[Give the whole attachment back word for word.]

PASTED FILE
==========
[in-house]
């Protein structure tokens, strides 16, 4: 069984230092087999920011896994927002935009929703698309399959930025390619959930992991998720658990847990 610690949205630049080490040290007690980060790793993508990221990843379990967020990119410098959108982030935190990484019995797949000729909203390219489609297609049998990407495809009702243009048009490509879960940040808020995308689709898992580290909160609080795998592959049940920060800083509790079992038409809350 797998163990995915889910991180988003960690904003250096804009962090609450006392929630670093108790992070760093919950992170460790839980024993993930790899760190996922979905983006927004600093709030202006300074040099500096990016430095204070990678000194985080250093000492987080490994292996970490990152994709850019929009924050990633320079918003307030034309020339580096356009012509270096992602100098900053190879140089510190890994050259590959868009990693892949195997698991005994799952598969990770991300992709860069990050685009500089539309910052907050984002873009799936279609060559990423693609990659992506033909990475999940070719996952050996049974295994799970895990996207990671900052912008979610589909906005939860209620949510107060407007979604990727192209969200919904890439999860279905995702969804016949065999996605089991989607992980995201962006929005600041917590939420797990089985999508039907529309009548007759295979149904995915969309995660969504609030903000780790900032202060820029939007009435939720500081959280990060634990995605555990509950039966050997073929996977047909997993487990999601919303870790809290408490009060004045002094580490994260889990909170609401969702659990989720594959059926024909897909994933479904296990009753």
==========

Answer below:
[in-house]
């Protein structure tokens, strides 16, 4: 069984230092087999920011896994927002935009929703698309399959930025390619959930992991998720658990847990 610690949205630049080490040290007690980060790793993508990221990843379990967020990119410098959108982030935190990484019995797949000729909203390219489609297609049998990407495809009702243009048009490509879960940040808020995308689709898992580290909160609080795998592959049940920060800083509790079992038409809350 797998163990995915889910991180988003960690904003250096804009962090609450006392929630670093108790992070760093919950992170460790839980024993993930790899760190996922979905983006927004600093709030202006300074040099500096990016430095204070990678000194985080250093000492987080490994292996970490990152994709850019929009924050990633320079918003307030034309020339580096356009012509270096992602100098900053190879140089510190890994050259590959868009990693892949195997698991005994799952598969990770991300992709860069990050685009500089539309910052907050984002873009799936279609060559990423693609990659992506033909990475999940070719996952050996049974295994799970895990996207990671900052912008979610589909906005939860209620949510107060407007979604990727192209969200919904890439999860279905995702969804016949065999996605089991989607992980995201962006929005600041917590939420797990089985999508039907529309009548007759295979149904995915969309995660969504609030903000780790900032202060820029939007009435939720500081959280990060634990995605555990509950039966050997073929996977047909997993487990999601919303870790809290408490009060004045002094580490994260889990909170609401969702659990989720594959059926024909897909994933479904296990009753």